Paul Wheelock column: Rovers pay penalty for own failings
ROVERS paid the penalty in more ways than one on what was a thoroughly frustrating evening at Oakwell on Tuesday night.
Gary Bowyer was right to rage at the referee after yet more spot-kick decisions went against his side.
That’s three penalties conceded by Rovers in their last three league games – only one of which was a certain spot kick.
During the same period they have had five strong appeals of their own turned down.
Boss Bowyer’s ire, then, is understandable.
But poor officiating is not the only reason why Rovers have fallen five points off the top six going into what is now a must-win home match against Blackpool.
No their inability to close a game out, and to apply pressure when they have their foot on an opponent’s throat, is proving just as costly.
It happened against Derby County on Saturday and it happened again against Barnsley on Tuesday.
True it is hard to keep a team as good as Derby down for 90 minutes.
But there can be no excuses for not putting a relegation-threatened side like Barnsley to bed.
What made it all the more perplexing was that Rovers were excellent in the first half.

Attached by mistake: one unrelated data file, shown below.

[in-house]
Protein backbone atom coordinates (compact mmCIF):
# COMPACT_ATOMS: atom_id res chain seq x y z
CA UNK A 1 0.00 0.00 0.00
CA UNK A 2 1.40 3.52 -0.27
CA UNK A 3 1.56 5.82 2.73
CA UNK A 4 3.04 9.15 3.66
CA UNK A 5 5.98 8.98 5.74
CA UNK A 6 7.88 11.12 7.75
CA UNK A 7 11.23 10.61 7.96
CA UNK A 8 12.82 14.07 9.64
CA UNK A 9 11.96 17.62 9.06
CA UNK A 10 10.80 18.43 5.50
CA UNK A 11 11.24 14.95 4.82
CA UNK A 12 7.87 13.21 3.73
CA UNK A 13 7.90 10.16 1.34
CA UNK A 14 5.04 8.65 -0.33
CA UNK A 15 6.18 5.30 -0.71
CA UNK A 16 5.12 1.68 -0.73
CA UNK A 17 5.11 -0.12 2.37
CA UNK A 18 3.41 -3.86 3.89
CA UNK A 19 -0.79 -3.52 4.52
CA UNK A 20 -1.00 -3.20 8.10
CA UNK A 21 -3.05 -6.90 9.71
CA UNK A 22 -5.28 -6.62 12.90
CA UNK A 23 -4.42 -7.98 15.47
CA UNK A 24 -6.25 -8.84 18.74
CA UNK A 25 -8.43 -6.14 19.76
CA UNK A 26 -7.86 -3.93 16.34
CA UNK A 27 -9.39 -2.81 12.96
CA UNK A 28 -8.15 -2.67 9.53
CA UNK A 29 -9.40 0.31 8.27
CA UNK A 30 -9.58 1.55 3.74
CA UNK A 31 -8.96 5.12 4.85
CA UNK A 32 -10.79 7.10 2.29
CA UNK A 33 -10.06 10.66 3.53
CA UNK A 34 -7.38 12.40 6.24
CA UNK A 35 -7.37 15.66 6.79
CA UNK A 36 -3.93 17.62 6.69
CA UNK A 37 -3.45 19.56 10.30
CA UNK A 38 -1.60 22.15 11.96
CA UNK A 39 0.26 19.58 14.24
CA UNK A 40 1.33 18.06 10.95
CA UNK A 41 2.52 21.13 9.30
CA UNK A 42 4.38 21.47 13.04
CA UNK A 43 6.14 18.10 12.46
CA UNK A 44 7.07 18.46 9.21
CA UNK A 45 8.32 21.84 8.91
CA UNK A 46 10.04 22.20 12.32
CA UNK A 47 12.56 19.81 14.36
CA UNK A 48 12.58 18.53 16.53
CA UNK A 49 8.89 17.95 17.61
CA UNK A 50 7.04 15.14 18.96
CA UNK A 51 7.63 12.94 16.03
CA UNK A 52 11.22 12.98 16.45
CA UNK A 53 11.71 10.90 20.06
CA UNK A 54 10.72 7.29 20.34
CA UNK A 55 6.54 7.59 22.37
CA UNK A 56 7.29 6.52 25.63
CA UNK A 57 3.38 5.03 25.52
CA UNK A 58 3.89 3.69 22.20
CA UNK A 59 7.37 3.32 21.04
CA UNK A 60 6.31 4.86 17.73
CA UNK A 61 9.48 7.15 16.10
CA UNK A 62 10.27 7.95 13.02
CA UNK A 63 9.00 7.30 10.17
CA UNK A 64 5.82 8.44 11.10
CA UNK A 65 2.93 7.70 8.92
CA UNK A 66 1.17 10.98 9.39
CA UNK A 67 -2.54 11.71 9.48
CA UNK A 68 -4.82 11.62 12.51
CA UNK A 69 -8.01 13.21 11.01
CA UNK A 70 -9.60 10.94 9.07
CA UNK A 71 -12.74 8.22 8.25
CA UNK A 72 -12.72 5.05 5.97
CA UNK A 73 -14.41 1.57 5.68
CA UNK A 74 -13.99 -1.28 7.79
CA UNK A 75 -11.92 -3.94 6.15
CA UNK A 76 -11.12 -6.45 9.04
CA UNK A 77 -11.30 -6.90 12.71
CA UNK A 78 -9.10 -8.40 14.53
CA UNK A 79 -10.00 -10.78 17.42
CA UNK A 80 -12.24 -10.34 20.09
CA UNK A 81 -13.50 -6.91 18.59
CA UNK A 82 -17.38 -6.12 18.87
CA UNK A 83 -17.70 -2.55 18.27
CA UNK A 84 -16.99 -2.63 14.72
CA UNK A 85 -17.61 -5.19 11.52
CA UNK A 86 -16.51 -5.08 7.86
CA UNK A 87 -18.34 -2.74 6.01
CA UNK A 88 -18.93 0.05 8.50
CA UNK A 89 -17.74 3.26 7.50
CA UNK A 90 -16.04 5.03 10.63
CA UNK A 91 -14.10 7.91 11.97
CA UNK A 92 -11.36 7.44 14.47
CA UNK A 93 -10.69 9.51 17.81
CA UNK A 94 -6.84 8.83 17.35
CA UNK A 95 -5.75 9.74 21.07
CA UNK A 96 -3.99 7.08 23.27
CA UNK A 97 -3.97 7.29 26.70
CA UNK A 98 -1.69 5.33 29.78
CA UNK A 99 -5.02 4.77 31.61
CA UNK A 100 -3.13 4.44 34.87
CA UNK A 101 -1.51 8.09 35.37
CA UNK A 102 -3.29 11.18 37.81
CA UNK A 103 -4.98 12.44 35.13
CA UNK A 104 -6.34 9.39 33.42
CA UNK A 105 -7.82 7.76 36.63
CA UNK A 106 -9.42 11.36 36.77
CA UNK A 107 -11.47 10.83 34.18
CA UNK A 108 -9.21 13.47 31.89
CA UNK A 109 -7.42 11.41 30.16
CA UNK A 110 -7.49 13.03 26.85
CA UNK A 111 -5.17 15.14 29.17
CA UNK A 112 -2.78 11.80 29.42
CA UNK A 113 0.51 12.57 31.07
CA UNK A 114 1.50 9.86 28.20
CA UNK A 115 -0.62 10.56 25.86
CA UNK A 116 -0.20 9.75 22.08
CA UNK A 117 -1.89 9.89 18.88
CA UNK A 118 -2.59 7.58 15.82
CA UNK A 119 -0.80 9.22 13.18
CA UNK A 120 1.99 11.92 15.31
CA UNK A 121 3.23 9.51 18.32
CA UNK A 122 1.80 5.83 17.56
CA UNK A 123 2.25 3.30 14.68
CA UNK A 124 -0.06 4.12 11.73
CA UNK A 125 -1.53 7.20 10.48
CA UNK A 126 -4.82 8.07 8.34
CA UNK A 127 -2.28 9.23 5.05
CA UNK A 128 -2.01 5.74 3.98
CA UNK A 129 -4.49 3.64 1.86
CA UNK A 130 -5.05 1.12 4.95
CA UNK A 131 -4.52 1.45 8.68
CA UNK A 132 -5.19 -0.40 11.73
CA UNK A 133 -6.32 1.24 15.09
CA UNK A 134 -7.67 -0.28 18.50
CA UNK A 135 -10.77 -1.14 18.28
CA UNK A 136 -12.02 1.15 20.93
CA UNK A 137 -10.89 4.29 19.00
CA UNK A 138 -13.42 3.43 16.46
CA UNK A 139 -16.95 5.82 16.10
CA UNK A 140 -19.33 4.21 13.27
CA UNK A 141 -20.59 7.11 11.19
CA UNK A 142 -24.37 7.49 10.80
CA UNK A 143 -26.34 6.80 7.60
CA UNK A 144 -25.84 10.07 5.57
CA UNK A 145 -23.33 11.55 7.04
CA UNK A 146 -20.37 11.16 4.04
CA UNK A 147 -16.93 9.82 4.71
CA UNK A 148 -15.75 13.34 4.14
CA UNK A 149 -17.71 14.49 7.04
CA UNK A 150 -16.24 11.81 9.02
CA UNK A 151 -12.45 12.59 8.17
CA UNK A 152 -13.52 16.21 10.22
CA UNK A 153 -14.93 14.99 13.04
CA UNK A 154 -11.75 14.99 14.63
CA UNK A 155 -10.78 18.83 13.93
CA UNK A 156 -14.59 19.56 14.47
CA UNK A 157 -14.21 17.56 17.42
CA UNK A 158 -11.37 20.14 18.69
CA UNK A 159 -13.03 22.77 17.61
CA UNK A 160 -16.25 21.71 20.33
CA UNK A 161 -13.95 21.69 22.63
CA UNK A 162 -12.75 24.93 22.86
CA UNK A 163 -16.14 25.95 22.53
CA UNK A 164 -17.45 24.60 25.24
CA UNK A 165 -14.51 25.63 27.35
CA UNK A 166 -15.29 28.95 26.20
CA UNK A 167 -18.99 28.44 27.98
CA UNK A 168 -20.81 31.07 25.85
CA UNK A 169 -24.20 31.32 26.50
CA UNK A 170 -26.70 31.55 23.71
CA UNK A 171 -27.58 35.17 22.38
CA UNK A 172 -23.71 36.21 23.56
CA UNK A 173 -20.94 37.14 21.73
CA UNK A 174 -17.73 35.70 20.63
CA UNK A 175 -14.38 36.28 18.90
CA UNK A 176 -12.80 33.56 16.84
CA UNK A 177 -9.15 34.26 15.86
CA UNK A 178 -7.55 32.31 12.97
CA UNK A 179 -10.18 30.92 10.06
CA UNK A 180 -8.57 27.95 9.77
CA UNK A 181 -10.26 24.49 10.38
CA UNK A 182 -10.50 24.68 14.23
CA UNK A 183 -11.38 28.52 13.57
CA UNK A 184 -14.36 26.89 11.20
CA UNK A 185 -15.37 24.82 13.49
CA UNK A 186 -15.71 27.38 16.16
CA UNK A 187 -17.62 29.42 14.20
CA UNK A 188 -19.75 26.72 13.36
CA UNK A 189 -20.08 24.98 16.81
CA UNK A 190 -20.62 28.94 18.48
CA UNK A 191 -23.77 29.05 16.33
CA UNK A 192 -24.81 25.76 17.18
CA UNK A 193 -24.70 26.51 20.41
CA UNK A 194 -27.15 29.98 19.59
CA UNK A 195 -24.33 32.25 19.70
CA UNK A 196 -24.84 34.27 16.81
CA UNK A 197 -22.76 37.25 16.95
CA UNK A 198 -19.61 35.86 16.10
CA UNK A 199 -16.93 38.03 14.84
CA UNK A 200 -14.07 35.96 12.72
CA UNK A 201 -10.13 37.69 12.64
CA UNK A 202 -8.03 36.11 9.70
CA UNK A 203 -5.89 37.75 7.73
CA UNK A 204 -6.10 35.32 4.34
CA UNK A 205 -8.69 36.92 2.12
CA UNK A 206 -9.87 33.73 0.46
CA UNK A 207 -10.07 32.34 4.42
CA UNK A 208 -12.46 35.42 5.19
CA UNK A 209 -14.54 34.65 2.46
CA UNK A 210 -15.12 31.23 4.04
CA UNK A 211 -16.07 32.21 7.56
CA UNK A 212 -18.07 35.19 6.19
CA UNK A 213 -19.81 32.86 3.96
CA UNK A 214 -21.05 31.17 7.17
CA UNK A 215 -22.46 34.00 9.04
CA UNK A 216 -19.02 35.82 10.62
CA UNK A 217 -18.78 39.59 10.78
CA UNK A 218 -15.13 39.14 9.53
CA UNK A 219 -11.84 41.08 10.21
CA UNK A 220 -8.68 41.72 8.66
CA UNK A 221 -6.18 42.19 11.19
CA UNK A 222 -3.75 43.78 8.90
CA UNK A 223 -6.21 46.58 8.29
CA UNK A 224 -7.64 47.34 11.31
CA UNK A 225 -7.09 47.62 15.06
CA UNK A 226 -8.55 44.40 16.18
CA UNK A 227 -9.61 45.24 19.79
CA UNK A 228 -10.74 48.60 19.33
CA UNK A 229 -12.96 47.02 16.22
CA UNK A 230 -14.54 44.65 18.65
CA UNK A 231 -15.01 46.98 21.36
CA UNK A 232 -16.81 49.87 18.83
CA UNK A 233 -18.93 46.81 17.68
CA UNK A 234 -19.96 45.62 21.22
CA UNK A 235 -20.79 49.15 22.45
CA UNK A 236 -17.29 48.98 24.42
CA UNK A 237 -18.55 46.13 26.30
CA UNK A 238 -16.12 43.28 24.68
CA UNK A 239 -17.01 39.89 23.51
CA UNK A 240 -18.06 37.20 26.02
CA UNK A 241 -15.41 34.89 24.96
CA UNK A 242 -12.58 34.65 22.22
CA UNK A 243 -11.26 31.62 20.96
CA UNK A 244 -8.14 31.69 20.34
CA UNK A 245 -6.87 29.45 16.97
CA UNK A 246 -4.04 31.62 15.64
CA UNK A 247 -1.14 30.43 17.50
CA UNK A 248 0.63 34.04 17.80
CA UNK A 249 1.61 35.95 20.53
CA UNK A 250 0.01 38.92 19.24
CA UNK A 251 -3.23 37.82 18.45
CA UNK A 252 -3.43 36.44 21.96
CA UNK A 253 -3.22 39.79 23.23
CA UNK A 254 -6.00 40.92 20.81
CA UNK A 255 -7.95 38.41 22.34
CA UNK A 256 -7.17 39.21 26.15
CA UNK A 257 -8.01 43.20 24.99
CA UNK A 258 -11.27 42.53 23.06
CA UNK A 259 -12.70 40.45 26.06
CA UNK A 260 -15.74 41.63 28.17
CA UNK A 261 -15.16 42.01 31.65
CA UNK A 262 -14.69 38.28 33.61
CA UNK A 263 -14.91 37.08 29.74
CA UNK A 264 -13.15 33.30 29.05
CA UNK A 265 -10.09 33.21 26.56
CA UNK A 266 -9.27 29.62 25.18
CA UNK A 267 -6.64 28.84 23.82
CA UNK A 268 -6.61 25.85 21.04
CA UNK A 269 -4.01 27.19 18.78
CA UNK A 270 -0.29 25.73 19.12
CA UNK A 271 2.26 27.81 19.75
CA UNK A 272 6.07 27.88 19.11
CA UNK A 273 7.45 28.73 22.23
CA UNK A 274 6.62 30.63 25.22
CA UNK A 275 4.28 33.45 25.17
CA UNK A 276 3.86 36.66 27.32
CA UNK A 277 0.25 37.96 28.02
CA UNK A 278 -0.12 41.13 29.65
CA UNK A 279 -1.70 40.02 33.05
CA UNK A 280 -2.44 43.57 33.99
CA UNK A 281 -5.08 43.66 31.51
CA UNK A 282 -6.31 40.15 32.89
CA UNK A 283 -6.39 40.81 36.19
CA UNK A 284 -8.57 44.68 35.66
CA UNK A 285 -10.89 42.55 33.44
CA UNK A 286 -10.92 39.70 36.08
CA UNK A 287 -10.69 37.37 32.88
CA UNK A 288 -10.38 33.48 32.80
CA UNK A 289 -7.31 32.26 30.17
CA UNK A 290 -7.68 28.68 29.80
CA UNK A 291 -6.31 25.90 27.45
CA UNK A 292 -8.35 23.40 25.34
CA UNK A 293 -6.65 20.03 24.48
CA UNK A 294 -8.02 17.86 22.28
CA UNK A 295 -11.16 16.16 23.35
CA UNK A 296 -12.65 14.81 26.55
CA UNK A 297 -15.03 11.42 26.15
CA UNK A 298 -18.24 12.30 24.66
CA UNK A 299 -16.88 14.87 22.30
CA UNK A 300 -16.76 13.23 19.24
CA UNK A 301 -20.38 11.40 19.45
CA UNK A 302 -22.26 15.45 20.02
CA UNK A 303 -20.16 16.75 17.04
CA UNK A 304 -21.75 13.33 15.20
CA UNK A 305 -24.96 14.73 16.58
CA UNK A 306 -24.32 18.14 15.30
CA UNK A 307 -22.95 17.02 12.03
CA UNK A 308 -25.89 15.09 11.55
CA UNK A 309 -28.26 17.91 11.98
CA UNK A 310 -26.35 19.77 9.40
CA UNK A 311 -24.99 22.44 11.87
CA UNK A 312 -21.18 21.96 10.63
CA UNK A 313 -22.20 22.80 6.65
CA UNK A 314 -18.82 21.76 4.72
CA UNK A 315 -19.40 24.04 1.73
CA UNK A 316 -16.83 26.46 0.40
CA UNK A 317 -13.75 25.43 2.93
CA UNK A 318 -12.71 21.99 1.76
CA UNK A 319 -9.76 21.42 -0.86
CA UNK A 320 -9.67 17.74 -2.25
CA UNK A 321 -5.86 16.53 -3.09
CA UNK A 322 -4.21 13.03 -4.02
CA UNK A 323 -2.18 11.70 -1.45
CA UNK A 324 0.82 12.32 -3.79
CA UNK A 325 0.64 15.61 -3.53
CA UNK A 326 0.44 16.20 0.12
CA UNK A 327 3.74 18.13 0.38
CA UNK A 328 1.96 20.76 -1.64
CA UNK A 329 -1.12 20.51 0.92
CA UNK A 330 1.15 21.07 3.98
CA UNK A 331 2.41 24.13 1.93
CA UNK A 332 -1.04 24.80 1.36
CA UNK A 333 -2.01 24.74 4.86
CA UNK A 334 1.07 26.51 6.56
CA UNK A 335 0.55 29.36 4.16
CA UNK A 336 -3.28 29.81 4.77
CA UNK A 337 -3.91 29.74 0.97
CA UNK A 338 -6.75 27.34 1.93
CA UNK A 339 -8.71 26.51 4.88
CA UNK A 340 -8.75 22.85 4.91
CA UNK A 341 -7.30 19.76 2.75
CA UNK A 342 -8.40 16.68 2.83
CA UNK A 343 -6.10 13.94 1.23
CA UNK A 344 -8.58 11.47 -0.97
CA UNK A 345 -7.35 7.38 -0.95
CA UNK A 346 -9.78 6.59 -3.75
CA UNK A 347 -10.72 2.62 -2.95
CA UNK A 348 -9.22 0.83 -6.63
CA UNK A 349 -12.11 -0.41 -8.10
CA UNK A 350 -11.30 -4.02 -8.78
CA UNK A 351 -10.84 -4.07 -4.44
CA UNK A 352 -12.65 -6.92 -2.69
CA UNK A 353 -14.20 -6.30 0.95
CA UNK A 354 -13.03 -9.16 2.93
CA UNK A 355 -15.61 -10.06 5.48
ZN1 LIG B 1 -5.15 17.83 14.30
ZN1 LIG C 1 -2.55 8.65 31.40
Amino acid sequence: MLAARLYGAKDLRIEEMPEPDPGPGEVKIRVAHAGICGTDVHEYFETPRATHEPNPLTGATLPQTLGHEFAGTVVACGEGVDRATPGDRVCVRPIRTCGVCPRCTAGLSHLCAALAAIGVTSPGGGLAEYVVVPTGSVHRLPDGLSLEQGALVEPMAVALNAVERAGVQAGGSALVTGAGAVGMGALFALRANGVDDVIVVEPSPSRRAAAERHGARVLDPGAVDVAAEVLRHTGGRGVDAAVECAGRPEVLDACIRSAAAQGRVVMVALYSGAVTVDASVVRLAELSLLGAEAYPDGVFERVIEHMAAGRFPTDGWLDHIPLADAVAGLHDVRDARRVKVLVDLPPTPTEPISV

So good was their passing and movement, it led Tykes manager Danny Wilson to admitting his strugglers had been taught a ‘lesson’.
So why such a contrasting performance in the second half?
Some credit has to go to Wilson who, like Derby boss Steve McClaren did at the weekend, changed his team’s shape and made effective substitutions.
But even then Rovers should have gone on to record a win which would have moved them up to seventh and as high as they have been in the Championship all season.
It is a times like this when Rovers – by and large a youthful side – could do with more experience.
Players who could drive them up the pitch when they are getting too deep.
But experience does not come cheap, especially in the January transfer window, and Rovers simply do not have the money even after shipping out an incredible 15 players this month.
Such is the legacy of the club’s horrific overspending of the summer 2012 they now have to contemplate selling one of the handful of players – captain Scott Dann – who does have that timed-served know-how.
Given Rovers have a capable and an equally experienced centre-back to replace Dann if he does go in Matt Kilgallon, it would make financial sense.
But you could counter that by suggesting that letting your skipper leave when you are in a fight for a play-off place does not make football sense.
But the fact that Rovers are in the fight at all should not be underestimated given the mess that Bowyer inherited.
Against the backdrop of the chaos of last season, finishing in the top six would be nothing short of remarkable.
But to do that Bowyer and his players are going to have to punish weaker teams like Barnsley and this weekend’s visitors Blackpool.
They have nothing to lose and everything to gain.
But the odd refereeing decision wouldn’t go amiss too.
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